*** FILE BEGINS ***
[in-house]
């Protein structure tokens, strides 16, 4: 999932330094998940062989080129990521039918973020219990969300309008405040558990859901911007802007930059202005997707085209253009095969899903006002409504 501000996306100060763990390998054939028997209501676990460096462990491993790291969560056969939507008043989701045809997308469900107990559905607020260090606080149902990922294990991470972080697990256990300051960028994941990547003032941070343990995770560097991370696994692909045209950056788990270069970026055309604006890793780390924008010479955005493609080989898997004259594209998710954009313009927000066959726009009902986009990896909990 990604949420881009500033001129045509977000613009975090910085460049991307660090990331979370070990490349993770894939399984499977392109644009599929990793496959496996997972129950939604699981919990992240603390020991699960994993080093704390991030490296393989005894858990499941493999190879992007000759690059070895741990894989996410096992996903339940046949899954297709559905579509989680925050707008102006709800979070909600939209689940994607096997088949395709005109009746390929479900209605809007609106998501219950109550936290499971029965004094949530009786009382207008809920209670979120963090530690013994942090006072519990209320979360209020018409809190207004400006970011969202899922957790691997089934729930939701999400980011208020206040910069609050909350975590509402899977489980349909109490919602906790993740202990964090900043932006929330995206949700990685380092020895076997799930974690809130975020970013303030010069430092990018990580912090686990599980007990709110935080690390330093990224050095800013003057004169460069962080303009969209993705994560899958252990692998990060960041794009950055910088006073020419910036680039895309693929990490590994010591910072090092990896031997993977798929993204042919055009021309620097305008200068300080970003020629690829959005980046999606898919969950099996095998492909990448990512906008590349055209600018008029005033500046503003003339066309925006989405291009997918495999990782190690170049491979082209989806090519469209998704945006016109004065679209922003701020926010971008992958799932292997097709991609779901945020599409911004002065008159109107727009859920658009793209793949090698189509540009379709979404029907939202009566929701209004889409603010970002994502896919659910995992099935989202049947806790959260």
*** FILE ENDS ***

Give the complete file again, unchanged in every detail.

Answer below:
[in-house]
């Protein structure tokens, strides 16, 4: 999932330094998940062989080129990521039918973020219990969300309008405040558990859901911007802007930059202005997707085209253009095969899903006002409504 501000996306100060763990390998054939028997209501676990460096462990491993790291969560056969939507008043989701045809997308469900107990559905607020260090606080149902990922294990991470972080697990256990300051960028994941990547003032941070343990995770560097991370696994692909045209950056788990270069970026055309604006890793780390924008010479955005493609080989898997004259594209998710954009313009927000066959726009009902986009990896909990 990604949420881009500033001129045509977000613009975090910085460049991307660090990331979370070990490349993770894939399984499977392109644009599929990793496959496996997972129950939604699981919990992240603390020991699960994993080093704390991030490296393989005894858990499941493999190879992007000759690059070895741990894989996410096992996903339940046949899954297709559905579509989680925050707008102006709800979070909600939209689940994607096997088949395709005109009746390929479900209605809007609106998501219950109550936290499971029965004094949530009786009382207008809920209670979120963090530690013994942090006072519990209320979360209020018409809190207004400006970011969202899922957790691997089934729930939701999400980011208020206040910069609050909350975590509402899977489980349909109490919602906790993740202990964090900043932006929330995206949700990685380092020895076997799930974690809130975020970013303030010069430092990018990580912090686990599980007990709110935080690390330093990224050095800013003057004169460069962080303009969209993705994560899958252990692998990060960041794009950055910088006073020419910036680039895309693929990490590994010591910072090092990896031997993977798929993204042919055009021309620097305008200068300080970003020629690829959005980046999606898919969950099996095998492909990448990512906008590349055209600018008029005033500046503003003339066309925006989405291009997918495999990782190690170049491979082209989806090519469209998704945006016109004065679209922003701020926010971008992958799932292997097709991609779901945020599409911004002065008159109107727009859920658009793209793949090698189509540009379709979404029907939202009566929701209004889409603010970002994502896919659910995992099935989202049947806790959260």